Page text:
Electronic percussion is playing a key role in a new theatrical presentation which opened its world debut in Melbourne, Australia in April.
Drummer Queens is the creation of Australian drummer Joe Accaria and features eight multifaceted female musicians.
The idea began in 2014, when Accaria was asked to put together a large drumming ensemble for Ricky Martin’s performance at a football event. Half the group was female and the seed was sown for an all-girl show.
Accaria stayed in touch with some of the drummers and put together regular sessions. “From that, a few compositions emerged and we got a few corporate gigs and I started working on a full-blown show featuring not just Brazilian and African drumming, but elements of drumline and other genres,” he says.
Electronics formed the backbone of the show from its outset, after Roland Australia drum guru Simon Ayton introduced Accaria to the now-discontinued Roland marching drum.
“I started working with Joe on the technical aspects back in 2012 /13,” Ayton tells digitalDrummer.
“The first challenge was to make the show portable, so a power system had to be designed for each instrument that was powerful, safe, reliable and easy to charge after the show. We tested wireless triggering and sound and even made some trigger drum sticks to try out.”
As the show evolved, so too did the e-percussion arsenal which now includes Roland’s SPD-SX, HPD-20, VAD506 V-Drums, TM-2, RT-30 series triggers and a range of trigger pads from the PD-8 to the PD-120. The new TAIKO-1, which is a huge-sounding, wireless and portable taiko drum created for the Tokyo Olympic Games, is also scheduled to be included.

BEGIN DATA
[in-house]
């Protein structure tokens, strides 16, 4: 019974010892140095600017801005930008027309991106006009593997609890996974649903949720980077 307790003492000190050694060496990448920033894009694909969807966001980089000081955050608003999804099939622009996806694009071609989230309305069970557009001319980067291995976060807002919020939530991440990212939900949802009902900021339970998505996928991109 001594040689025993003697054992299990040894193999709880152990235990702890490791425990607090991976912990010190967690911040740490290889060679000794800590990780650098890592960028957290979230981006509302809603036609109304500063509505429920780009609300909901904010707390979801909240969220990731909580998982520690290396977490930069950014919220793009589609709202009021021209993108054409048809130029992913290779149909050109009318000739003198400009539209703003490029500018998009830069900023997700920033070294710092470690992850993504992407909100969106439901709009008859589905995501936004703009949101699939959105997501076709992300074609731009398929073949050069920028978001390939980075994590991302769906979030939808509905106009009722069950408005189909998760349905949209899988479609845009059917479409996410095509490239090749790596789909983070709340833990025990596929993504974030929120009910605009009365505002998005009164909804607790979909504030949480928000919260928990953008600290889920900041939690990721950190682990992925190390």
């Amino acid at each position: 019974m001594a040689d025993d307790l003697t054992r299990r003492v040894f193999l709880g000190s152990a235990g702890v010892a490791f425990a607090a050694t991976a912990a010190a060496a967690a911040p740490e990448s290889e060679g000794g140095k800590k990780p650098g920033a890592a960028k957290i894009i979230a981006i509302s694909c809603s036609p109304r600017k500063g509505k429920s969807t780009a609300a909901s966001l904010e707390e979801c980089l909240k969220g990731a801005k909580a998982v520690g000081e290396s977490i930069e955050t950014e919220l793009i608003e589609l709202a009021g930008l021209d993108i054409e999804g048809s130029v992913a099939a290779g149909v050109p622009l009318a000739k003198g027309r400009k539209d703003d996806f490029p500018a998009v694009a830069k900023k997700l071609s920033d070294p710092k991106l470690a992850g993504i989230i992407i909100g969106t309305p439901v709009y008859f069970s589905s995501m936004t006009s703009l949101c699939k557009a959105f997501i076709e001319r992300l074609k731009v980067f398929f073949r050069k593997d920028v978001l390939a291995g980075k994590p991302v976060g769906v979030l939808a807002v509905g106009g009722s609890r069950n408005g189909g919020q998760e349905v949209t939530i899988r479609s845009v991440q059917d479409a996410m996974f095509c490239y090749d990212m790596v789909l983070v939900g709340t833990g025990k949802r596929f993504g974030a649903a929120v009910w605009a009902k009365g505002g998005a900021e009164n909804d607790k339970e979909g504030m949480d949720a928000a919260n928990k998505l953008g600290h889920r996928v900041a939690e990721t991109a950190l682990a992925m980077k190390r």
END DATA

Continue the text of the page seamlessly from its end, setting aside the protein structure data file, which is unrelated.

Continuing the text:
Accaria says a couple of VAD506 kits form the “orchestra of the show”, playing the underscore for the show, while the more mobile elements are played on portable percussion instruments.
“Electronic elements ebb and flow throughout the show as the acoustic and electronic elements blend together,” he explains.
The show features elaborate choreography and energetic playing, so a lot of effort has gone into setting up the hardware and programming the modules to avoid double-triggering and misfiring. At the same time, significant planning has gone into the triggering of acoustic instruments to ensure durability.
Ayton stresses the benefits of having expert involvement from the early stages of shows like Drummer Queens. “I think it’s important not to let the thought of the possible technical challenges overwhelm and stop the project before it’s even begun. There’s a work-around or solution for most creative ideas, and many have been done and there’s a product already available, so it’s worth asking the question – no matter how weird – especially when it comes to working with electronic music and instruments,” he advises.
He cites artists like Kraftwerk, Thomas Dolby, Peter Gabriel and Laurie Anderson who paved the way for theatrical use of technology decades ago in their live shows, “so there’s a ton of tried and tested tools and methods that work great for performing musicians”.
Durability is a key consideration for Accaria, who says the show has plenty of spares and redundancy built in.
The show also has a dedicated drum tech who is responsible for all the gear.
“There’s also a lot of wireless technology and a lot of RF activity, so it’s important to set up the frequencies very carefully,” he adds.
One area which didn’t present any issues was the switch from electronic to acoustic instruments. Accaria says all the cast are multifaceted performers with a broad brushstroke of experiences.
This observation is shared by Ayton: “All the drummers involved are top players and performers in their own right, so adapting to playing electronic drums took no time for them. In the first rehearsal, they were already switching patches, choosing sounds and experimenting with the instruments in a totally organic way which was exciting to experience for us all.”
So far, the producer has announced a nine-city Australian tour, running until September.
And, down the track, there may even be some international touring. “There’s a very international language about Drummer Queens. A lot of the music is cross-pollinated, from Brazilian rhythms to modern hip-hop and rap, taiko and even classical music. So, I’d love to take it to the world. Who knows?”